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Presidio County declares emergency in Shafter as residents weigh future of water supply

shafter_matalon
Lorne Matalon
A sign welcomes visitors to Shafter, Texas.

Presidio County officials on Wednesday approved an emergency declaration for the small town of Shafter as concerns swirl over the future of the town’s drinking water supply.

The move was a preemptive measure enabling local officials to ask the state for help if needed. Shafter residents do currently have access to drinking water, but an ongoing boil water notice and a pump house fire in 2021 that temporarily cut off the town’s water supply have prompted concerns about the long-term reliability of the town’s water.

“A declaration of emergency prepares us to be able to go to the state if we need any resources,” Presidio County Judge Joe Portillo said at a county commissioners meeting Wednesday. “Everything looks pretty stable now, but it could change from one day to the next.”

Though the emergency declaration was initially meant to address the situation in Shafter, officials worded the final document in a way that gives them flexibility to ask for state help with water systems in other unincorporated communities like Redford, which was also recently placed under a boil water notice.

Since the mid-1990s, a silver mine located across the highway from Shafter has provided the town’s residents with drinking water from a single well, free of charge.

That arrangement continues today, but recent events — a fire that temporarily shut down the well in November 2021 and the news of a nonprofit, tied to the owner of a nearby luxury resort, intending to purchase the mine— have locals discussing whether or not relying on the mine’s well is a viable long-term solution.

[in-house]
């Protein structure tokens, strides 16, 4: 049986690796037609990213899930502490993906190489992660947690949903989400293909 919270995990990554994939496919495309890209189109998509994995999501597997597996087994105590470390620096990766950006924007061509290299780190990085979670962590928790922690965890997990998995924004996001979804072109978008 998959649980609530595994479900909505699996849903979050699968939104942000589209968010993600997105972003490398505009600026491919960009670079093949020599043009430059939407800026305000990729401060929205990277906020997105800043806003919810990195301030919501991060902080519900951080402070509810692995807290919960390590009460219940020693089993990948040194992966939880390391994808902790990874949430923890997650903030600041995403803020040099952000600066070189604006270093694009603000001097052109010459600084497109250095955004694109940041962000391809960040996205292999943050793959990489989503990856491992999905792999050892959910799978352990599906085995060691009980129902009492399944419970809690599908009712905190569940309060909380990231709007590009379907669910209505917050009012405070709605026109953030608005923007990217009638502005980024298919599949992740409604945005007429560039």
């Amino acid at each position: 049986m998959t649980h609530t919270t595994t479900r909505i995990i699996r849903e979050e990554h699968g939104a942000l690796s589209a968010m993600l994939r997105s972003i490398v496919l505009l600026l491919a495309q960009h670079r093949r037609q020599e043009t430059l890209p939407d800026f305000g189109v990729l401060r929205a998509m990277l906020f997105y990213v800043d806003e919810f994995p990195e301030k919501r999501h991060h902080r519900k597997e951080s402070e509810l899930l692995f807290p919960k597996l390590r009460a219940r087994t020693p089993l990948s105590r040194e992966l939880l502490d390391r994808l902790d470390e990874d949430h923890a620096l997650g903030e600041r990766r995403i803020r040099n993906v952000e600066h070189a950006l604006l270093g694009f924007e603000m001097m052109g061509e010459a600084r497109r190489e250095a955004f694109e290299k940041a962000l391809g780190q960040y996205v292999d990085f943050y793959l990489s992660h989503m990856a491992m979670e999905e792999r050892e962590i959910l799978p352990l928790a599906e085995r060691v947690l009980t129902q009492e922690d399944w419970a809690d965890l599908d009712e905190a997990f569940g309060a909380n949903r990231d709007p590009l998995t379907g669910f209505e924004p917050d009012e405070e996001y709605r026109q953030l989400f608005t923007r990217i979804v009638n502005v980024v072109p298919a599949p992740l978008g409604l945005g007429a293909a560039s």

A lengthy boil water notice in the town has also contributed to the uncertainty, though there has apparently been some confusion among local officials as to how long the notice has been in effect.

According to state regulators and the mine company, a subsidiary of Canada-based Aurcana Corporation, the current boil water notice has been in effect continuously since the 2021 pump house fire. But Portillo said his understanding was that an initial boil water notice was issued immediately after the fire, eventually expired, and then a newer notice was issued four to five months ago.

The Texas Commission on Environmental Quality confirmed that its records still showed an active boil water notice that began in November 2021, but the agency noted that such records are based on “self-reported data” and questions on specific boil water notices “need to be addressed by the public water system.”

As the Big Bend Sentinel has reported, Shafter residents are currently discussing the prospect of forming their own water supply corporation.

Locals are planning a town-wide vote on the matter on Feb. 21, said Martha Stafford, one of the effort’s organizers.

“We want all Shafter residents and property owners to be there to vote,” she said. “Depending on the results of that, we’ll move forward.”

Stafford, who grew up in Marfa but moved to Shafter in 2017, said she hasn’t used the town’s water for drinking since she’s lived there, though she does still use it for things like cleaning and bathing. A boil water notice doesn’t inherently mean the water is unsafe to drink, but rather that conditions within the local water system can’t guarantee the safety of the water without boiling.